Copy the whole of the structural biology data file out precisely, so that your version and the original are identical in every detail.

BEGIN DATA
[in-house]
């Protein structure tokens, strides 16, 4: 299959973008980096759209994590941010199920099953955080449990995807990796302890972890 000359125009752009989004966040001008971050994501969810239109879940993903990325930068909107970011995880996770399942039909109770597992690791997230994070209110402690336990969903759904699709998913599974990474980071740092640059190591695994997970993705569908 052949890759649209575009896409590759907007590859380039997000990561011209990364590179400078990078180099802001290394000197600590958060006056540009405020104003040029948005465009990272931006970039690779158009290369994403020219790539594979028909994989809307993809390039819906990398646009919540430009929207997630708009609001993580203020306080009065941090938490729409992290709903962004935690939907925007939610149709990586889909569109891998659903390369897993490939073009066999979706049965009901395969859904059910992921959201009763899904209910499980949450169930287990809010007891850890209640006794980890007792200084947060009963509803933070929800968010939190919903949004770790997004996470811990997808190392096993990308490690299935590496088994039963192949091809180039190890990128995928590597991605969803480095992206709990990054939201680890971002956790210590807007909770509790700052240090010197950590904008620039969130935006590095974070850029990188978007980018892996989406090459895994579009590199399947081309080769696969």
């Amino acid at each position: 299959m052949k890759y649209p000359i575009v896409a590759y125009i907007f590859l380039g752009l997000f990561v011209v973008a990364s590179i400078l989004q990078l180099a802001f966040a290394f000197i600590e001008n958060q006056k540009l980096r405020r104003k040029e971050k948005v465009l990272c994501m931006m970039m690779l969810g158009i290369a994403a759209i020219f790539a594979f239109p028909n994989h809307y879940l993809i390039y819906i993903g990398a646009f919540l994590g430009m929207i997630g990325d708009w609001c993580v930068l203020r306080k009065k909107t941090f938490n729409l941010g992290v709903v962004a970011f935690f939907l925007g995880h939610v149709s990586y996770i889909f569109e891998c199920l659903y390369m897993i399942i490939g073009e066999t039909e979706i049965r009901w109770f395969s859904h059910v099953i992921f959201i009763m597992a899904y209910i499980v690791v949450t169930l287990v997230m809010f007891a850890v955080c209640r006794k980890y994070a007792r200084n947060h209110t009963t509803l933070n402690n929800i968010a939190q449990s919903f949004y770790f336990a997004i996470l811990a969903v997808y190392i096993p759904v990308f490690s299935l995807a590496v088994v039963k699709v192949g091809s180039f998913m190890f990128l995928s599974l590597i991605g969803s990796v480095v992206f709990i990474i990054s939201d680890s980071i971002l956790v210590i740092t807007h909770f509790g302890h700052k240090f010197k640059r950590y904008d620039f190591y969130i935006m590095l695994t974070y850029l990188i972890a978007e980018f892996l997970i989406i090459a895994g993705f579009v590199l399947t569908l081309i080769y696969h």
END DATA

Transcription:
[in-house]
């Protein structure tokens, strides 16, 4: 299959973008980096759209994590941010199920099953955080449990995807990796302890972890 000359125009752009989004966040001008971050994501969810239109879940993903990325930068909107970011995880996770399942039909109770597992690791997230994070209110402690336990969903759904699709998913599974990474980071740092640059190591695994997970993705569908 052949890759649209575009896409590759907007590859380039997000990561011209990364590179400078990078180099802001290394000197600590958060006056540009405020104003040029948005465009990272931006970039690779158009290369994403020219790539594979028909994989809307993809390039819906990398646009919540430009929207997630708009609001993580203020306080009065941090938490729409992290709903962004935690939907925007939610149709990586889909569109891998659903390369897993490939073009066999979706049965009901395969859904059910992921959201009763899904209910499980949450169930287990809010007891850890209640006794980890007792200084947060009963509803933070929800968010939190919903949004770790997004996470811990997808190392096993990308490690299935590496088994039963192949091809180039190890990128995928590597991605969803480095992206709990990054939201680890971002956790210590807007909770509790700052240090010197950590904008620039969130935006590095974070850029990188978007980018892996989406090459895994579009590199399947081309080769696969």
């Amino acid at each position: 299959m052949k890759y649209p000359i575009v896409a590759y125009i907007f590859l380039g752009l997000f990561v011209v973008a990364s590179i400078l989004q990078l180099a802001f966040a290394f000197i600590e001008n958060q006056k540009l980096r405020r104003k040029e971050k948005v465009l990272c994501m931006m970039m690779l969810g158009i290369a994403a759209i020219f790539a594979f239109p028909n994989h809307y879940l993809i390039y819906i993903g990398a646009f919540l994590g430009m929207i997630g990325d708009w609001c993580v930068l203020r306080k009065k909107t941090f938490n729409l941010g992290v709903v962004a970011f935690f939907l925007g995880h939610v149709s990586y996770i889909f569109e891998c199920l659903y390369m897993i399942i490939g073009e066999t039909e979706i049965r009901w109770f395969s859904h059910v099953i992921f959201i009763m597992a899904y209910i499980v690791v949450t169930l287990v997230m809010f007891a850890v955080c209640r006794k980890y994070a007792r200084n947060h209110t009963t509803l933070n402690n929800i968010a939190q449990s919903f949004y770790f336990a997004i996470l811990a969903v997808y190392i096993p759904v990308f490690s299935l995807a590496v088994v039963k699709v192949g091809s180039f998913m190890f990128l995928s599974l590597i991605g969803s990796v480095v992206f709990i990474i990054s939201d680890s980071i971002l956790v210590i740092t807007h909770f509790g302890h700052k240090f010197k640059r950590y904008d620039f190591y969130i935006m590095l695994t974070y850029l990188i972890a978007e980018f892996l997970i989406i090459a895994g993705f579009v590199l399947t569908l081309i080769y696969h």